click to enlarge Photo via Florida Department of CorrectionsSeven Florida Department of Corrections employees who work at separate facilities across the state have tested positive for COVID-19, the respiratory illness caused by the novel coronavirus, agency officials said late Friday.Agency officials would not release the positions held by the infected prison workers, but in a statement said the employees either worked for the corrections department or one of its contractors at five prisons and two probation offices.The staffers work at Century Correctional Institute in Escambia County; Everglades Correctional Institution in Miami-Dade County; Florida Womens Reception Center and Marion Correctional Institution, both in Ocala; Zephyrhills Correctional Institution in Pasco County; and community corrections regional offices in Lake Butler and West Palm Beach.The employees will not return to work until they have been cleared by health officials, the agency said.An investigation is underway to identify inmates and staff who may need to go into isolation after coming into close contact with the employees infected with the highly contagious virus, officials said in the statement.While the number of people exposed to the employees is unknown, the department confirmed Tuesday that three workers at the Marion Correctional Institution have been placed in self-isolation after being exposed by an infected employee there.There are no confirmed coronavirus cases within the inmate population as of 9 a.m. Friday, officials said.Any inmates who show COVID-19 symptoms or who have been in contact with an employee who tested positive for the virus will be placed in medical isolation, according to the department. Symptomatic inmates will be isolated in their dormitories until they are medically cleared, and local health officials will determine whether those inmates need to be tested, corrections officials said.A corrections department spokeswoman did not immediately respond to requests for information about how many inmates or workers have been tested statewide.But corrections officials said they are working with the Florida Department of Health to monitor and contain potential outbreaks in the prison system, which has 143 facilities, more than 23,000 employees and roughly 96,000 inmates - including thousands of elderly offenders.To prevent the virus from spreading, the department has suspended face-to-face inmate visitations, restricted the intake of county jail inmates and started screening anyone who enters a correctional institution.Only employees who are considered essential are allowed to come to work, the department said.As of Thursday, essential employees included some educators who have been asked to provide as much education programming as possible while programs are temporarily adjusted, according to a memo obtained by The News Service of Florida.Programming will not only keep our students engaged and their brains active, it will serve to decrease the boredom inherent with restrictions of this scope and scale. We see it as our role to promote the safety and security of our institutions by providing positive activity options for our resident population, officials wrote to employees on Thursday.State workers who have to stay home because they have COVID-19 symptoms, such as a fever or cough, are pushing the DeSantis administration to give them administration leave, instead of forcing them to use their own accrued paid time off.During a press conference Friday, Gov. Ron DeSantis did not appear to have a full grasp of the type of work flexibility offered to corrections employees with COVID-19 symptoms.When asked by reporters if it was reasonable to require symptomatic corrections workers to use their paid time off to self-quarantine, DeSantis said, I dont know if those reports are true.Department of Corrections Secretary Mark Inch is a very reasonable guy, so I would talk to him to see whether that is true or not, the governor said Friday.orlandoweekly.com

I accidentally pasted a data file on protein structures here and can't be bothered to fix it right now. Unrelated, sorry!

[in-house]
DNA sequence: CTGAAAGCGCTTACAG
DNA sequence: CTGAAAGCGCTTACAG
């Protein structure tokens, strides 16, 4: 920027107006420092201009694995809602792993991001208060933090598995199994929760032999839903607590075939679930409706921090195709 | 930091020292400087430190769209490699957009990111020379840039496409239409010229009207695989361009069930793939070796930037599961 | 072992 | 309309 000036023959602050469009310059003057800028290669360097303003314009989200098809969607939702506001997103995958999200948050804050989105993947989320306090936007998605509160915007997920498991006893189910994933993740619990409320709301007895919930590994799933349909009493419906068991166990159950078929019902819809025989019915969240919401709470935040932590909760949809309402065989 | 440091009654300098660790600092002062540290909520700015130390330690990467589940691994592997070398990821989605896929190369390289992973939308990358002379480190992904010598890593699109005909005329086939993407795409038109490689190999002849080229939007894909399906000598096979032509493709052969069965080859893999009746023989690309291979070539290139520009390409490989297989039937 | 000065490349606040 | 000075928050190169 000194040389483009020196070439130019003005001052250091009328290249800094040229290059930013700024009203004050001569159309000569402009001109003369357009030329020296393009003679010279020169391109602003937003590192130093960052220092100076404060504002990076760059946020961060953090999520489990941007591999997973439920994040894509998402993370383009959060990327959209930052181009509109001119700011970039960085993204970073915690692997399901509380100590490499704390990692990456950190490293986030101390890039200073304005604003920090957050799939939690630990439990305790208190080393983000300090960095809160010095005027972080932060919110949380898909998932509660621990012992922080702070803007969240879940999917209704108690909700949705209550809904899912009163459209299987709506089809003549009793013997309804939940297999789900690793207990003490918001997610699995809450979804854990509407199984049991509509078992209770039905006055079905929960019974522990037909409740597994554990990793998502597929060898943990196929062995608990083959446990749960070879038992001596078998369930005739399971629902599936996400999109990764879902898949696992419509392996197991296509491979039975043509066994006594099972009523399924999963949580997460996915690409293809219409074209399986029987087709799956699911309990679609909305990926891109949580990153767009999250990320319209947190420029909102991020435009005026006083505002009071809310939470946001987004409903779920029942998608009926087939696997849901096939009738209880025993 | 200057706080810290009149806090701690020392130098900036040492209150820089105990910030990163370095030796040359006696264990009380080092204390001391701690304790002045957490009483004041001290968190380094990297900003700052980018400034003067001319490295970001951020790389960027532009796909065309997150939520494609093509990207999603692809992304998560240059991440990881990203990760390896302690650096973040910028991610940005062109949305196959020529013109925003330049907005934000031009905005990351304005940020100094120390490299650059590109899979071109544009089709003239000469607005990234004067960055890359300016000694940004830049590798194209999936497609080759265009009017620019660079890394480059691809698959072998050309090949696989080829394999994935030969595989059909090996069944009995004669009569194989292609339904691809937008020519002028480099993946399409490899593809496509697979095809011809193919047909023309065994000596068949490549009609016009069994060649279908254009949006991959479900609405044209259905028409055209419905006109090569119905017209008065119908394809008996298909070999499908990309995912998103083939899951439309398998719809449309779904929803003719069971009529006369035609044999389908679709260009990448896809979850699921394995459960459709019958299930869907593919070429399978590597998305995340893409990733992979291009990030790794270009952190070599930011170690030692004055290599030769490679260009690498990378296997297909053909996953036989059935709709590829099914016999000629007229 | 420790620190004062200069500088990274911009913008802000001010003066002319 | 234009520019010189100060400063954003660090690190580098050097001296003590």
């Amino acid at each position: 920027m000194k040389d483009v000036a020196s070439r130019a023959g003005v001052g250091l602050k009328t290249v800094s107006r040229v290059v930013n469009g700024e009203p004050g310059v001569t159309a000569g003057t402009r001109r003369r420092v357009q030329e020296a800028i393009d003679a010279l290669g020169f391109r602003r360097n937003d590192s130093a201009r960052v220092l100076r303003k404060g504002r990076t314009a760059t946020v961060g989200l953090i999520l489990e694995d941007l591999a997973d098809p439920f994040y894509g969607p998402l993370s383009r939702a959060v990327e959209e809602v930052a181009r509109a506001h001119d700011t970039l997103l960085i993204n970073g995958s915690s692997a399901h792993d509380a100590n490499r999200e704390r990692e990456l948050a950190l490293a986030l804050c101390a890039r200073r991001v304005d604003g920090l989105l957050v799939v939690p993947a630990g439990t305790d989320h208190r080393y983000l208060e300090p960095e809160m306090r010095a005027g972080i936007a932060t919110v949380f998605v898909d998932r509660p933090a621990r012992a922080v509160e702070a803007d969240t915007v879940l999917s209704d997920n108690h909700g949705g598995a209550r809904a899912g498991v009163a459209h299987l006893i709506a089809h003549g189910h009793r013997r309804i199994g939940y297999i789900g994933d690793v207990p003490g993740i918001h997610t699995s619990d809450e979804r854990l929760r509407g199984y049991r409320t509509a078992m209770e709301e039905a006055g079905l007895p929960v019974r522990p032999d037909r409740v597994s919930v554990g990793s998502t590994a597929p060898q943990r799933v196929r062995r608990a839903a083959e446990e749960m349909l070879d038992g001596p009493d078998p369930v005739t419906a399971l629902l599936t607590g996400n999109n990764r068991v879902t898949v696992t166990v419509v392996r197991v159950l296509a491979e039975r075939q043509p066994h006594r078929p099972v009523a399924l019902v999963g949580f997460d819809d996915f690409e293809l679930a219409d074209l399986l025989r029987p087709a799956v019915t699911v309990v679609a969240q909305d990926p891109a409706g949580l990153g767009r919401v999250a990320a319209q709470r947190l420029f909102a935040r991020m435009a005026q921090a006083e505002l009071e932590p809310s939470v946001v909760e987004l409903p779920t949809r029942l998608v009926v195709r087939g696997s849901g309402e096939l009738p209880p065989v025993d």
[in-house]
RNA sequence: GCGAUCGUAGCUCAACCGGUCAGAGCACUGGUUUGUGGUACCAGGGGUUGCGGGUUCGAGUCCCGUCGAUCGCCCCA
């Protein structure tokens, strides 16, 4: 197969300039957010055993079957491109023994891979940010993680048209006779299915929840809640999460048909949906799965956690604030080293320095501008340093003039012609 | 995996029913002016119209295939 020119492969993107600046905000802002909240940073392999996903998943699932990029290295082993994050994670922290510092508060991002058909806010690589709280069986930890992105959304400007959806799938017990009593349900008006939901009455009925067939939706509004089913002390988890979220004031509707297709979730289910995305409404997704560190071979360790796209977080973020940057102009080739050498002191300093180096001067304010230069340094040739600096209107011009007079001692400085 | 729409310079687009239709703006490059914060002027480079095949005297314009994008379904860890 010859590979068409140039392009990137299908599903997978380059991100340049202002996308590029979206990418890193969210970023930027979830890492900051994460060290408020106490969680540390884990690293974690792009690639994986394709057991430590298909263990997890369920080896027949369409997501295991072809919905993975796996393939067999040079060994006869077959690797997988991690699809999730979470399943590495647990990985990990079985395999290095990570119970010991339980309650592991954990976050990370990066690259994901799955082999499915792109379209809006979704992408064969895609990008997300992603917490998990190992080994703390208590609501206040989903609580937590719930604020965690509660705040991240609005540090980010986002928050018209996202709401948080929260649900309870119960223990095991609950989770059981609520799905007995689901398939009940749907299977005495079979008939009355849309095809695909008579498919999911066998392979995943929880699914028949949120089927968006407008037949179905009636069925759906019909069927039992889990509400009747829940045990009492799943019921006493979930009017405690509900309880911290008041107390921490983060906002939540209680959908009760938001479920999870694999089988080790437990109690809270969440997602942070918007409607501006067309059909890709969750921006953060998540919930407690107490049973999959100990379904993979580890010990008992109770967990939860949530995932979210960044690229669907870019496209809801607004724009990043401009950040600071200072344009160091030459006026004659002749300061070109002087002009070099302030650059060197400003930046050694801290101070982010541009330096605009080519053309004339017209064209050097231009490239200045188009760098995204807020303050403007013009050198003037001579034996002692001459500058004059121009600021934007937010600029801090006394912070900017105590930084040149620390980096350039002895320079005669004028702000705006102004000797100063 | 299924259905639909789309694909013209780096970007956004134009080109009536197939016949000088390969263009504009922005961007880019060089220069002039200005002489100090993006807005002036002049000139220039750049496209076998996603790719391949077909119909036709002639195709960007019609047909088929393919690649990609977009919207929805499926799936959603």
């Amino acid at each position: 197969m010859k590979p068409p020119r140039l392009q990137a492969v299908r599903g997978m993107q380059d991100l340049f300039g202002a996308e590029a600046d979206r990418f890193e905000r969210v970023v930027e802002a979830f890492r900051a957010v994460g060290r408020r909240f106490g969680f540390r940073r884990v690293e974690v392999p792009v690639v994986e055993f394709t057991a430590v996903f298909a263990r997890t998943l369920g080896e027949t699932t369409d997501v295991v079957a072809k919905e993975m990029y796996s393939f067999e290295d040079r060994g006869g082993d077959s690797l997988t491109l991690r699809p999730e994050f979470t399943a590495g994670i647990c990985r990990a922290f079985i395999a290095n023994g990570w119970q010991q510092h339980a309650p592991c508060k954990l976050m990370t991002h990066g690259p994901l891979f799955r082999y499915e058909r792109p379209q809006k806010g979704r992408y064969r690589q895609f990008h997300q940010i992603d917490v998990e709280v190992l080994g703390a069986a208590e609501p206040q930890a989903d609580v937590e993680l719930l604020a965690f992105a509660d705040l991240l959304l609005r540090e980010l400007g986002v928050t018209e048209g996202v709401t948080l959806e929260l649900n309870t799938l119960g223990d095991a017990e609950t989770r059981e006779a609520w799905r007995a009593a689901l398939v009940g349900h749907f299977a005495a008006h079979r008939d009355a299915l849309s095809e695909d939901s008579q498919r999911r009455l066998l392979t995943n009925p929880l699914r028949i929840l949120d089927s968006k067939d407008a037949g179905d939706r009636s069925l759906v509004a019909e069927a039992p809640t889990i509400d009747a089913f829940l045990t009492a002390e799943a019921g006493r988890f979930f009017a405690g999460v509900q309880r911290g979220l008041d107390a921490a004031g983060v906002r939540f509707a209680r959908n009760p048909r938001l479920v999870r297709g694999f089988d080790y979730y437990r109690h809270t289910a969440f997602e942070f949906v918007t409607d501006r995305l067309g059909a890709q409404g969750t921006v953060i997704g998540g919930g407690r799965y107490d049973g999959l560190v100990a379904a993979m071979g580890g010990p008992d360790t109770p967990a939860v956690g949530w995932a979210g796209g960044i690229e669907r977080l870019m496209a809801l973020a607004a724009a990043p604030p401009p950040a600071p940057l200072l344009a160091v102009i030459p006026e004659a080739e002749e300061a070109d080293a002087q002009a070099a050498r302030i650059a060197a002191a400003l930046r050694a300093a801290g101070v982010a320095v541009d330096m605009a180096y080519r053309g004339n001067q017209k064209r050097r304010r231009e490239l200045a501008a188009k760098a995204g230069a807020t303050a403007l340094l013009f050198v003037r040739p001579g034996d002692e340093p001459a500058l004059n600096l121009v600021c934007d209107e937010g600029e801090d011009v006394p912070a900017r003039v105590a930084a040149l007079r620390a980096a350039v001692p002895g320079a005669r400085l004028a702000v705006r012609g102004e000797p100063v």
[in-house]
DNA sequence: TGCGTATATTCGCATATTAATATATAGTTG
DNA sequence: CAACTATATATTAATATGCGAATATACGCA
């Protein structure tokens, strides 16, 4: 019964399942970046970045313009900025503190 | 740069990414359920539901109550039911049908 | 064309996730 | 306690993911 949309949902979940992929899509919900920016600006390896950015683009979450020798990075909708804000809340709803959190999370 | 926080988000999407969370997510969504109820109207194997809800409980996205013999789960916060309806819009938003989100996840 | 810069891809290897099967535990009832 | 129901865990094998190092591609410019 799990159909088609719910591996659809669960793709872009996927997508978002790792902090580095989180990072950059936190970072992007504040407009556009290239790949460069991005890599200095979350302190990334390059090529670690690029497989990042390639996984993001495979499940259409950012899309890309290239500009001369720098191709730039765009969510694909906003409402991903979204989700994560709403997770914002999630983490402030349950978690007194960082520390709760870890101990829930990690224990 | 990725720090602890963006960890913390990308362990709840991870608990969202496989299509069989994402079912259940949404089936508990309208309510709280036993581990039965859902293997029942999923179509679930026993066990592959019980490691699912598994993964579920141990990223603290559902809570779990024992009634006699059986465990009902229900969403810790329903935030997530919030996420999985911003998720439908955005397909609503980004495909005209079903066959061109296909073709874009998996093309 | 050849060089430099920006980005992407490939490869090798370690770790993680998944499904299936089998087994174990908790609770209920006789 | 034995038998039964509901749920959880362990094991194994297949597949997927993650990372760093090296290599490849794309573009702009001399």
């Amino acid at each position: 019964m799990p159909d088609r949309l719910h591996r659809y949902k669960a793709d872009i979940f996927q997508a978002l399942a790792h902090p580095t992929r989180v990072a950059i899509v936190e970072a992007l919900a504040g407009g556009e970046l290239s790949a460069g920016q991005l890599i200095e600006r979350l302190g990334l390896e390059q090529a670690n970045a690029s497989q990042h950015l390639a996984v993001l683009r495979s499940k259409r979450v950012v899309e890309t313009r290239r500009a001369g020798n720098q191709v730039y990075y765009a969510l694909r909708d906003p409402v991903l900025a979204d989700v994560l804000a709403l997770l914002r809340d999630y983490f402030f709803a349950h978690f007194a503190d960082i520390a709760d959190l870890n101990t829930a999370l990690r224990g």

Ocala jail cant send inmates to state prisons
The Marion County Jail has 31 inmates processed and ready to go to DOC, and officials expect to have four more ready late Thursday. Those numbers constantly changes, jail officials said. And with law enforcement officials arresting people daily, the jail population is sure to increase. The Florida Sheriffs Association has been notified about the change at DOC. In the meantime, association officials said "inmates who have been sentenced to state prison will remain in county jails."ocala.com
Former Florida Department of Corrections Officer Convicted of Civil Rights Conspiracy to Assault Youthful Offenders
Former Florida Department of Corrections officer, Terrance Reynolds, 30, was convicted Friday following a 14-day trial for conspiring to assault youthful offender inmates, announced the Department of Justice. The jury acquitted Reynolds of two counts of depriving the youthful offender inmates of their civil rights. Inmates may be classified as youthful offenders by a court or the Department of Corrections, and are generally 24 years old or younger. Former corrections officer Terrance Reynolds was found guilty of conspiring to assault youthful offender inmates. This case was being investigated by the FBIs Miami Area Corruption Task Force and the Florida Department of Corrections Office of the Inspector General.justice.gov
Nine corrections officers graduate new Lake-Sumter program